A 12-year-old captive male Persian leopard (Panthera pardus saxicolor) required general anaesthesia for examination and treatment of a recurrent oral fistula. Medetomidine (0.065 mg/kg) and ketamine (3.6 mg/kg) administered intramuscularly by blowpipe darting effectively immobilised the animal that was maintained under general anaesthesia with inhaled isoflurane. In absence of clinical signs, acute hyperkalaemia (7.26 mmol/l) was incidentally recognised by the end of anaesthesia. Factors that might have played a role in hyperkalaemia development, such as the use of α2-adrenoceptor agonists, stress response, acidosis or dopamine administration, are discussed. Hyperkalaemia should be considered as a potential complication while anaesthetising large non-domestic felids.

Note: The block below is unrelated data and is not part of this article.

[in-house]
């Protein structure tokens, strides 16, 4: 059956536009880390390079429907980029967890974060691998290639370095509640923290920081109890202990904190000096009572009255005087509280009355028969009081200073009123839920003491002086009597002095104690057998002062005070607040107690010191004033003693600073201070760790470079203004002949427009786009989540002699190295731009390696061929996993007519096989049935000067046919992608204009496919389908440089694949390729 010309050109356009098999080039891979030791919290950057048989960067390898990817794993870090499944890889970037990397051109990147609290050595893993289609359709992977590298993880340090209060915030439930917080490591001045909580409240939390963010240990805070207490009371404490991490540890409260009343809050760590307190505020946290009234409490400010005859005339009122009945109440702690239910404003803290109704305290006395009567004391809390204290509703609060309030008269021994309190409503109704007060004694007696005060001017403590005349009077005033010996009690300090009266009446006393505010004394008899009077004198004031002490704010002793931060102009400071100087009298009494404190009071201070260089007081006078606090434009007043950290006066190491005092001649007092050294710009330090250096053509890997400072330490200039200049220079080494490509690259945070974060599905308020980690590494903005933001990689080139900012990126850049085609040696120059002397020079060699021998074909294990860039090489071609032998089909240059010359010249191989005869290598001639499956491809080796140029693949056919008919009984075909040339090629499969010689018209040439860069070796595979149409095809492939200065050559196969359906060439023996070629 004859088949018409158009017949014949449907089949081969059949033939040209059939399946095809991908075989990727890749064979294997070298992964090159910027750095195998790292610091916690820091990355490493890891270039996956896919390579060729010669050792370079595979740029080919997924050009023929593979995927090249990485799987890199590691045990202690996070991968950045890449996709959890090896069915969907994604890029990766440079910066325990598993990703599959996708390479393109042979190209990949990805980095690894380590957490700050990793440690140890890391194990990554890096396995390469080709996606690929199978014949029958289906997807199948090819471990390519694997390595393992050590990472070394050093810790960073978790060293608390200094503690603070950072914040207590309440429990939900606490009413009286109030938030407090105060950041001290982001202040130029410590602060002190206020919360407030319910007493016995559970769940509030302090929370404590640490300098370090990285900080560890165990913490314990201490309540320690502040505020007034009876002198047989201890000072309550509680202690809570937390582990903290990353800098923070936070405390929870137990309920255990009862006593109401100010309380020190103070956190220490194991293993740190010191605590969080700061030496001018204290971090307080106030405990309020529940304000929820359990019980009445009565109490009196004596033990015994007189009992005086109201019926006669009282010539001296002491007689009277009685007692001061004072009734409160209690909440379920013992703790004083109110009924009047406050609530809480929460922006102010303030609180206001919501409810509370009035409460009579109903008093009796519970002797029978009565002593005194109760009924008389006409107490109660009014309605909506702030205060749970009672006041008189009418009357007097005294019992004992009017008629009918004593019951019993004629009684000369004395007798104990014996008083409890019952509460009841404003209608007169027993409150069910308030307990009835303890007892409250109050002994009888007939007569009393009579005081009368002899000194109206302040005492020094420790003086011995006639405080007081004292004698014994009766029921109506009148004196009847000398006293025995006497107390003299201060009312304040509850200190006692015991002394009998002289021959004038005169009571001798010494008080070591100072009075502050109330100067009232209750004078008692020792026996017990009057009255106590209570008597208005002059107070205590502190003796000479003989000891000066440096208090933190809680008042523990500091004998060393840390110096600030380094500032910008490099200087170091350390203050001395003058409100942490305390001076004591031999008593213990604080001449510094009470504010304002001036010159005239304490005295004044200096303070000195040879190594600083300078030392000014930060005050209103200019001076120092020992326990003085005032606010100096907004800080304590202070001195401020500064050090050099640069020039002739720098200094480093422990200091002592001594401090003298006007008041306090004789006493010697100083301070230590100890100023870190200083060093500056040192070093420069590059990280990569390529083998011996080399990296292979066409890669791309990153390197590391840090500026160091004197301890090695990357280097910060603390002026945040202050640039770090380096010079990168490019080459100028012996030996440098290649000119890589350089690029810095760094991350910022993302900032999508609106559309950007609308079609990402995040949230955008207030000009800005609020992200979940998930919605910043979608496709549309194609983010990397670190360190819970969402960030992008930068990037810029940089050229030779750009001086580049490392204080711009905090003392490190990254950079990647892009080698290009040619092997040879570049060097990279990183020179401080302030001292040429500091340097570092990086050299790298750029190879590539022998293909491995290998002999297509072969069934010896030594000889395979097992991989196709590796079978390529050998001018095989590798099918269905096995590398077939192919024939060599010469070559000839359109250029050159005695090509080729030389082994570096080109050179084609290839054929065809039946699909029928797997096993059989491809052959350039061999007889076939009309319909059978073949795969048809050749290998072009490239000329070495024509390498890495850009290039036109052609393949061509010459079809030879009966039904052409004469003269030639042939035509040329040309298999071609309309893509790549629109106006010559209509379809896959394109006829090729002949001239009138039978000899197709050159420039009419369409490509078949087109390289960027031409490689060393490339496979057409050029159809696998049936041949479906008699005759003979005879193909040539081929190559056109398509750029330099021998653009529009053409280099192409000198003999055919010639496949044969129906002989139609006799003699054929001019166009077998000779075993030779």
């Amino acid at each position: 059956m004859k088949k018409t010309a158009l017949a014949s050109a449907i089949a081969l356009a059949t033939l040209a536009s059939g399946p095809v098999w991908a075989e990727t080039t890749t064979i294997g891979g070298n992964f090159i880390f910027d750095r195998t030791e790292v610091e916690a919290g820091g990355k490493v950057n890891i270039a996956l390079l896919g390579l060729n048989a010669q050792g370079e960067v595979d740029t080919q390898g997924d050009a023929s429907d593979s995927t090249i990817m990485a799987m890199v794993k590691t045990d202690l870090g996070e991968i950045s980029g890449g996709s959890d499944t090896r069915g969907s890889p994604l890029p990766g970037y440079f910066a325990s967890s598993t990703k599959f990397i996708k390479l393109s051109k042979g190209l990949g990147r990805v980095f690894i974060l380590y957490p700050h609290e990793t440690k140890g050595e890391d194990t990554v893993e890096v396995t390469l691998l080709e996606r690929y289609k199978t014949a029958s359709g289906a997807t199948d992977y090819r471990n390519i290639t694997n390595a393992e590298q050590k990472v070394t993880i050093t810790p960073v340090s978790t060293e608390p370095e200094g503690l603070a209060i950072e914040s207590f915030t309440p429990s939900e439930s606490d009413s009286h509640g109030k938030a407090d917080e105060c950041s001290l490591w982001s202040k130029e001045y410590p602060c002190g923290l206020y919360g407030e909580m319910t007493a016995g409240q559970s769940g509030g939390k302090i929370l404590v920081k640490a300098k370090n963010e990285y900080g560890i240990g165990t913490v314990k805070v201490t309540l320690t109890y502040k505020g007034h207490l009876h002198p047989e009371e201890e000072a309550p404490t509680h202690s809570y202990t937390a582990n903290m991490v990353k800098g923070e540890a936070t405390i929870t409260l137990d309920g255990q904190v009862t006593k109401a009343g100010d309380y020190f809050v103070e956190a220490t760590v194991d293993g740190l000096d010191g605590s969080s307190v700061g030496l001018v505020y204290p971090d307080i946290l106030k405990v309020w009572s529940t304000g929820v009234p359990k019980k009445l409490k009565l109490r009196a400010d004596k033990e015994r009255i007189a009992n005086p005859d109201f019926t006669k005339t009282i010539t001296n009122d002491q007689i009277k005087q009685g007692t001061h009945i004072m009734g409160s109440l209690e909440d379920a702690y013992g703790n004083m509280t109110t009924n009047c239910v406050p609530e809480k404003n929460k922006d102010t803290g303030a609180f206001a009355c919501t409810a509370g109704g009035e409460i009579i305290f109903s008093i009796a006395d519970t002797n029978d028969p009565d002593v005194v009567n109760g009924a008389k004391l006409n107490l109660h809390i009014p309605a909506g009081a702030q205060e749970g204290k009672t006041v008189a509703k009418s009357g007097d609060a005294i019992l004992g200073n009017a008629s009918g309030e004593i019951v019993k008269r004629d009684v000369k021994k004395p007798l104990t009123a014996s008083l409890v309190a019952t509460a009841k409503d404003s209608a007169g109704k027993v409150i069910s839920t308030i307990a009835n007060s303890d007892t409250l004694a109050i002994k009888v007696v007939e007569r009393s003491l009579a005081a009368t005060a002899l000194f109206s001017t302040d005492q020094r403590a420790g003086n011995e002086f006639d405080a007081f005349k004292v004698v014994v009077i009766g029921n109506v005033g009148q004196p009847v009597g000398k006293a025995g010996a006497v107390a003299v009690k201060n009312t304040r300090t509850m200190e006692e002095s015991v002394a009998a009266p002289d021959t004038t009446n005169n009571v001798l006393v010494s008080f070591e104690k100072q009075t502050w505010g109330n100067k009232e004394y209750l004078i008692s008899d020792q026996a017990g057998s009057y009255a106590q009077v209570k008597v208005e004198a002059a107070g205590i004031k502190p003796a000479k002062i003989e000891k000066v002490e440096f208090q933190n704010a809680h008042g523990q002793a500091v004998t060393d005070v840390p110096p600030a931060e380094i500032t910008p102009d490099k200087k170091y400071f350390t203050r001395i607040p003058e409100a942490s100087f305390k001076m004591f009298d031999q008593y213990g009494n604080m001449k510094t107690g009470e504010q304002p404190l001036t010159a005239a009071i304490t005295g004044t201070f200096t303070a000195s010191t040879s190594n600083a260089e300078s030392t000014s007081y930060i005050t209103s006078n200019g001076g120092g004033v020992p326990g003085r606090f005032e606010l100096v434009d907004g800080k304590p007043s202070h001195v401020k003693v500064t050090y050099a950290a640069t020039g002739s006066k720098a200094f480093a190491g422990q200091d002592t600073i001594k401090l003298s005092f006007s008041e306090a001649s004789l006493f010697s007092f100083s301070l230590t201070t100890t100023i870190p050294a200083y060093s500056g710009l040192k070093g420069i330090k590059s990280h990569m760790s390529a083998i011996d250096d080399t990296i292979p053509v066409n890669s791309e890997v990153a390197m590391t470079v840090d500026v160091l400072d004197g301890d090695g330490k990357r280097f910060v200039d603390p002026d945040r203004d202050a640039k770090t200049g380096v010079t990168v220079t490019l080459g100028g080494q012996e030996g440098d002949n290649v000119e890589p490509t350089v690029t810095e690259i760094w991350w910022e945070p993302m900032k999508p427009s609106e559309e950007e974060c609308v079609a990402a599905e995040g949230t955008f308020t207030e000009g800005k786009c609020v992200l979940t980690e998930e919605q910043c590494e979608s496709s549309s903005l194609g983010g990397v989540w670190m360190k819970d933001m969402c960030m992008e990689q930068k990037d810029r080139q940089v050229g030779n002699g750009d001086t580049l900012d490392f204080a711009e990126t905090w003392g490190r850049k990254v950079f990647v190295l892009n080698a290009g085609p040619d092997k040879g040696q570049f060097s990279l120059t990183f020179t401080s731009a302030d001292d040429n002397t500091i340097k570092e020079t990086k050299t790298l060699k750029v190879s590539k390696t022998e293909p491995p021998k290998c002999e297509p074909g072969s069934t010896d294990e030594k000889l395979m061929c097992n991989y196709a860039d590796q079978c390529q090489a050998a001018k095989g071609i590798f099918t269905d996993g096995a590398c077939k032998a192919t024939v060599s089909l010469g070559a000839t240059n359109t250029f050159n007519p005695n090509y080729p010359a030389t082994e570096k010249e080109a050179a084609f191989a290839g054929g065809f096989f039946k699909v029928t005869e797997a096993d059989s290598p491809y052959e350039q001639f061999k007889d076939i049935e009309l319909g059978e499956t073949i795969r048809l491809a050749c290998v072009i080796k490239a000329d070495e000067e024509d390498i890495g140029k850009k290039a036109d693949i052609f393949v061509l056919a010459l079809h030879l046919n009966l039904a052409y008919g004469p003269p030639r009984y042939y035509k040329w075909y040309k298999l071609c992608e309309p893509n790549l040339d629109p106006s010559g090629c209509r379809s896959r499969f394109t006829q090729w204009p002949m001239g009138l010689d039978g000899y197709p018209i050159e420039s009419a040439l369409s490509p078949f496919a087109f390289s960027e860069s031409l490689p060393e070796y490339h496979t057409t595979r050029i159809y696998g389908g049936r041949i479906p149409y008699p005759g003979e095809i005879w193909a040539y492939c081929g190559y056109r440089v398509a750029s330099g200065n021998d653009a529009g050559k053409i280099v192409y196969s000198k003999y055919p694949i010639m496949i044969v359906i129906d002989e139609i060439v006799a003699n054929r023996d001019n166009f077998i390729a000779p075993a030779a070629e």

- clinical practice
- wild animals
- zoo animals
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